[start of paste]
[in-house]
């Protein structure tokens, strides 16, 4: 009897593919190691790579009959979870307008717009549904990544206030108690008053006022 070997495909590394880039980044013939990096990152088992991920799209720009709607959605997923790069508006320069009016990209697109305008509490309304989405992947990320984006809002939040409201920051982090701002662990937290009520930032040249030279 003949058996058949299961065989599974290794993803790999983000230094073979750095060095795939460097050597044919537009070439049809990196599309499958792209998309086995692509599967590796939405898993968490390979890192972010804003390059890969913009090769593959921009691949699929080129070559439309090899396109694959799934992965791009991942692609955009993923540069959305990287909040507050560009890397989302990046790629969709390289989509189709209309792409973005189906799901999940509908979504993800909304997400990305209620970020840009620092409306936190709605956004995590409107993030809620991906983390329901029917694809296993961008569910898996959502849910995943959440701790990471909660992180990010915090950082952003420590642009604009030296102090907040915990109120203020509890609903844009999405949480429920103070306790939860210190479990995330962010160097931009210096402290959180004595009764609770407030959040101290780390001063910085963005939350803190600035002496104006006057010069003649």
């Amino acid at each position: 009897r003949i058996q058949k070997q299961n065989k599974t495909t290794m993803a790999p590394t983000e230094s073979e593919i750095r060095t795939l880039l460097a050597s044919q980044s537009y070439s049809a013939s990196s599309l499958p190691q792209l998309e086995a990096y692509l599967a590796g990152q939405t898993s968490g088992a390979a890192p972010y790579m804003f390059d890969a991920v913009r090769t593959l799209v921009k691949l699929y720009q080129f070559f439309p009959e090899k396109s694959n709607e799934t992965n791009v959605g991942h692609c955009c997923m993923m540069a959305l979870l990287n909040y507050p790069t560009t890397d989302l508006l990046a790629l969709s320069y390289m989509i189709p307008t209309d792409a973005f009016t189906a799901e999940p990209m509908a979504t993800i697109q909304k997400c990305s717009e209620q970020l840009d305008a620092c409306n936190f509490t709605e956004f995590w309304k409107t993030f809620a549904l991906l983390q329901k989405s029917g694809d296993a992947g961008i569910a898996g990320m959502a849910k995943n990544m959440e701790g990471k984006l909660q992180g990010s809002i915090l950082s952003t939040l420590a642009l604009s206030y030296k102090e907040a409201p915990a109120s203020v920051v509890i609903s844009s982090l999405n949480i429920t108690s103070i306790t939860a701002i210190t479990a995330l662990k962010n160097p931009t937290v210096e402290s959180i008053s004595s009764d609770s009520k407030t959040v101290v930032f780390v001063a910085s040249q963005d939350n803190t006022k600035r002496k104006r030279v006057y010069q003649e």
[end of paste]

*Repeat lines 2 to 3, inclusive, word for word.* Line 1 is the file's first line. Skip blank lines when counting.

């Protein structure tokens, strides 16, 4: 009897593919190691790579009959979870307008717009549904990544206030108690008053006022 070997495909590394880039980044013939990096990152088992991920799209720009709607959605997923790069508006320069009016990209697109305008509490309304989405992947990320984006809002939040409201920051982090701002662990937290009520930032040249030279 003949058996058949299961065989599974290794993803790999983000230094073979750095060095795939460097050597044919537009070439049809990196599309499958792209998309086995692509599967590796939405898993968490390979890192972010804003390059890969913009090769593959921009691949699929080129070559439309090899396109694959799934992965791009991942692609955009993923540069959305990287909040507050560009890397989302990046790629969709390289989509189709209309792409973005189906799901999940509908979504993800909304997400990305209620970020840009620092409306936190709605956004995590409107993030809620991906983390329901029917694809296993961008569910898996959502849910995943959440701790990471909660992180990010915090950082952003420590642009604009030296102090907040915990109120203020509890609903844009999405949480429920103070306790939860210190479990995330962010160097931009210096402290959180004595009764609770407030959040101290780390001063910085963005939350803190600035002496104006006057010069003649």
């Amino acid at each position: 009897r003949i058996q058949k070997q299961n065989k599974t495909t290794m993803a790999p590394t983000e230094s073979e593919i750095r060095t795939l880039l460097a050597s044919q980044s537009y070439s049809a013939s990196s599309l499958p190691q792209l998309e086995a990096y692509l599967a590796g990152q939405t898993s968490g088992a390979a890192p972010y790579m804003f390059d890969a991920v913009r090769t593959l799209v921009k691949l699929y720009q080129f070559f439309p009959e090899k396109s694959n709607e799934t992965n791009v959605g991942h692609c955009c997923m993923m540069a959305l979870l990287n909040y507050p790069t560009t890397d989302l508006l990046a790629l969709s320069y390289m989509i189709p307008t209309d792409a973005f009016t189906a799901e999940p990209m509908a979504t993800i697109q909304k997400c990305s717009e209620q970020l840009d305008a620092c409306n936190f509490t709605e956004f995590w309304k409107t993030f809620a549904l991906l983390q329901k989405s029917g694809d296993a992947g961008i569910a898996g990320m959502a849910k995943n990544m959440e701790g990471k984006l909660q992180g990010s809002i915090l950082s952003t939040l420590a642009l604009s206030y030296k102090e907040a409201p915990a109120s203020v920051v509890i609903s844009s982090l999405n949480i429920t108690s103070i306790t939860a701002i210190t479990a995330l662990k962010n160097p931009t937290v210096e402290s959180i008053s004595s009764d609770s009520k407030t959040v101290v930032f780390v001063a910085s040249q963005d939350n803190t006022k600035r002496k104006r030279v006057y010069q003649e």